Main Image Credit A British Army patrol in Northern Ireland during the Troubles. Image: Trinity Mirror / Mirrorpix / Alamy
Half a century after the fatal shootings, defensiveness over failures in Northern Ireland does little to serve the interests of the British Army. Nor does it honour the courage of soldiers who died trying to save the lives of civilians.
The British military aims to learn from other people’s atrocities. When it comes to recent failures in command and military crime, the tendency is to reach for the US military’s campaign in Vietnam or the French in Algeria. It is less common for students at UK military academies to hear about failings within the British military, even one – the fatal shooting of 14 unarmed civilians in a city in the UK on 30 January 1972 – that former Prime Minister David Cameron acknowledged was ‘both unjustified and unjustifiable’.
Exceptional officers, like the late Colonel David Benest, have occasionally bucked the trend, drawing hard lessons from crimes committed by British soldiers in Northern Ireland. But such individuals are outliers; their criticisms are often unwelcome, if not resented, within the institution to which they dedicated their lives.
The unwillingness to learn from atrocities in Northern Ireland means that events such as Bloody Sunday continue to impact upon the British Army. In recent years I have spoken to officers who believe that, prior to the dropping of murder charges relating to Bloody Sunday against ‘Soldier F’ – ex-Support Company, 1st Battalion The Parachute Regiment (1 PARA) – the Police Service of Northern Ireland (PSNI) and the wider Northern Irish justice system were engaged in a ‘witch hunt’ on behalf of Sinn Féin. Such a view is also shared by many veterans, including the former Minister for Veterans’ Affairs, Johnny Mercer MP. A handful of other legacy cases against former soldiers, most of which have never come to trial, are also rejected as part of a political conspiracy. Evidence to the contrary – that the PSNI’s legacy caseload involving military killings was proportionate, or that the significant majority of legacy investigations are into paramilitary killings – is simply not believed.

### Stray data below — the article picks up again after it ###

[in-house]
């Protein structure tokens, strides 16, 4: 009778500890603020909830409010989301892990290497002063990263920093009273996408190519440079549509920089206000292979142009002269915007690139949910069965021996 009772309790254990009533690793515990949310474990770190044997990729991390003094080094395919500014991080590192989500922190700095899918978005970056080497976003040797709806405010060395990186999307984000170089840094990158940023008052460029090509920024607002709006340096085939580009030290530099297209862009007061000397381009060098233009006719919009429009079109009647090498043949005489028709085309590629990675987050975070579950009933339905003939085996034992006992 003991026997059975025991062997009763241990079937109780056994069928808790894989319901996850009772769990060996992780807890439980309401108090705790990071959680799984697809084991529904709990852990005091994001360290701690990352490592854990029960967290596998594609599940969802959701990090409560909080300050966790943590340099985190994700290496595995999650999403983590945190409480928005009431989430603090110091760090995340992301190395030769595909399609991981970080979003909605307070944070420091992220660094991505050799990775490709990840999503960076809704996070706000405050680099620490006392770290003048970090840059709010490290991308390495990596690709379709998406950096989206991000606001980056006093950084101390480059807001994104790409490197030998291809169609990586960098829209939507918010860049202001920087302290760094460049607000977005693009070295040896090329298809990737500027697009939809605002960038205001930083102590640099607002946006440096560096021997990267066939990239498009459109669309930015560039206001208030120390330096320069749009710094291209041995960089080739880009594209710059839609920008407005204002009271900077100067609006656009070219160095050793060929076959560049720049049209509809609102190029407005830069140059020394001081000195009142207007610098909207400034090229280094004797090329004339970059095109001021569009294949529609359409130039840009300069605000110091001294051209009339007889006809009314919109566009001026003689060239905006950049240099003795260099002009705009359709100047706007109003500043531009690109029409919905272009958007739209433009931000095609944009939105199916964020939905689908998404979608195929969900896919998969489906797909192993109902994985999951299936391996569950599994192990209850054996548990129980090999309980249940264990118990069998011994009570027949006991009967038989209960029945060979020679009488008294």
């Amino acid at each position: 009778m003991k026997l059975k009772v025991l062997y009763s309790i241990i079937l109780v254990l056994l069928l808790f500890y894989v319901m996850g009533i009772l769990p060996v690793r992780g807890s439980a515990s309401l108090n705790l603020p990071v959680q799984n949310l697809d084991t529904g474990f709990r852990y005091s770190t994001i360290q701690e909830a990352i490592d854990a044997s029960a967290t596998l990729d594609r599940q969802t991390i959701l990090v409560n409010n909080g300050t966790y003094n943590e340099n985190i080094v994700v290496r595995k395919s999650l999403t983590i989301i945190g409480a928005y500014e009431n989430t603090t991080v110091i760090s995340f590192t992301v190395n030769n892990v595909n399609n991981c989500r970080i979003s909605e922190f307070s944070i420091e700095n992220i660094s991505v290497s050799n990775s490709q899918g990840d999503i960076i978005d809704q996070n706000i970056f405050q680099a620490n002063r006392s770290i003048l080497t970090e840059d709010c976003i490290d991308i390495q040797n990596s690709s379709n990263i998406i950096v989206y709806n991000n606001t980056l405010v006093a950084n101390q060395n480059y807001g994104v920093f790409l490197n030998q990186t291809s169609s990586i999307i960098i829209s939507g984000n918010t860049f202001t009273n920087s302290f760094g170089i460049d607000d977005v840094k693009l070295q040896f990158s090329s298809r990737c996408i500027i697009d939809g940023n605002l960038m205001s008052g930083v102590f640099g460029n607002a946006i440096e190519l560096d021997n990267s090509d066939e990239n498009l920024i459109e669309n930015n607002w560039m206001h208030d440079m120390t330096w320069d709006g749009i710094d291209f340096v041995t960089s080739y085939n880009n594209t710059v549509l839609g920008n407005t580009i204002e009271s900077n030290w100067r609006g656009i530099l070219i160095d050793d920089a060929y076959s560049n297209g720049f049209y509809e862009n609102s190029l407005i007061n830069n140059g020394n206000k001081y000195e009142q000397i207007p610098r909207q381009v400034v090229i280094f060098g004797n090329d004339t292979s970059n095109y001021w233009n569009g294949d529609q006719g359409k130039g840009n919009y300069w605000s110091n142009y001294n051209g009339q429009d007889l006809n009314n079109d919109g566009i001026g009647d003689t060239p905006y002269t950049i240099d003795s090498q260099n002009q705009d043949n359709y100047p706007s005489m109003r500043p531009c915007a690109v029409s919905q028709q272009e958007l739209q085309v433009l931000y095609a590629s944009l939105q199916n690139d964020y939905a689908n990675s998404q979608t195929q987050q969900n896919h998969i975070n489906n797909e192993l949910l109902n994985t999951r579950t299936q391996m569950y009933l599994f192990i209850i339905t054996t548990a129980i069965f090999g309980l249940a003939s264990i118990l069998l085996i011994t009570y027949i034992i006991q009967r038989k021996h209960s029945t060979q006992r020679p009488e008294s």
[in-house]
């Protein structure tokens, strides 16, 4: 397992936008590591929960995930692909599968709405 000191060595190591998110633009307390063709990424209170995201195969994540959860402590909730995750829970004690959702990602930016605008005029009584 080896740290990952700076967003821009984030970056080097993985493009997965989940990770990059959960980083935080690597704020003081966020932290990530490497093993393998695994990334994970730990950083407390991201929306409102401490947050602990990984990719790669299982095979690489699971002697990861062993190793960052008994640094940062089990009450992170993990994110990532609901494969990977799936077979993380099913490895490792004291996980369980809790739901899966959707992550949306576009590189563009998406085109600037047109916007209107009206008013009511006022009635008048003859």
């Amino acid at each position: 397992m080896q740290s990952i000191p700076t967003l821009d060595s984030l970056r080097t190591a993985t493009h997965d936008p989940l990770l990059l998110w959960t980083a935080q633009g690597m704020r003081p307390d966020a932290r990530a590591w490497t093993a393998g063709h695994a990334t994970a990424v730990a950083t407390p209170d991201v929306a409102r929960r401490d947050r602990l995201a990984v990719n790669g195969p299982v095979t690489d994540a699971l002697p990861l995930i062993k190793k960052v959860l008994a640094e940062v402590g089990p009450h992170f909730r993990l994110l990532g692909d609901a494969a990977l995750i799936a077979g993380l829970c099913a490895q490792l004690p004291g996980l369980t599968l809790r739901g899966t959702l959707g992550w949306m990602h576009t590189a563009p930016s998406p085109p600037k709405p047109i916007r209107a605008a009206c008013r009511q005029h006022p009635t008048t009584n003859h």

It Is not difficult to understand veterans’ anger. There are former soldiers seriously wounded by paramilitaries during the military’s near 38-year Operation Banner in Northern Ireland who still require constant care. They and their families have little or no prospect of justice. In such a context many soldiers put up a square defence, reluctant to concede that any of their comrades deserve to be punished for alleged crimes.
This visceral reaction to years of casualties on Banner and the rising power of Sinn Féin on the island of Ireland may be understandable, but it also harms the British Army. For former or serving soldiers to lose faith in the rule of law within the UK is self-evidently damaging. The protests of former officers like Mercer also negatively affect how parts of British society, not least in Northern Ireland, perceive the British Army.
The unwillingness to learn from atrocities in Northern Ireland means that events such as Bloody Sunday continue to impact upon the British Army
British soldiers’ distrust of the Northern Irish legal system is not new. In the mid-1970s Lieutenant General Sir Frank King, then General Officer Commanding in Northern Ireland, complained to the government about prosecutions against his soldiers after the end of what a Royal Military Police officer called ‘a honeymoon period’ from 1970–1972, during which soldiers were generally not charged by police, even when the Ministry of Defence admitted liability and paid compensation for fatal shooting incidents.
According to King, although there was generally ‘some evidence against the soldier which in strictly legal terms justifies the prosecution’, the decision to do so was nonetheless ‘monstrous’. Soldiers were operating in profoundly difficult circumstances. Yet the police and director of public of prosecutions were ‘hovering in the wings ready to pounce on him and prosecute him in the courts while many of the real lawbreakers remain free’. King favourably compared the efficient prosecution and sentencing of the Birmingham bombers in England – they were later found to be innocent – with his soldiers’ experiences of the justice system in Northern Ireland.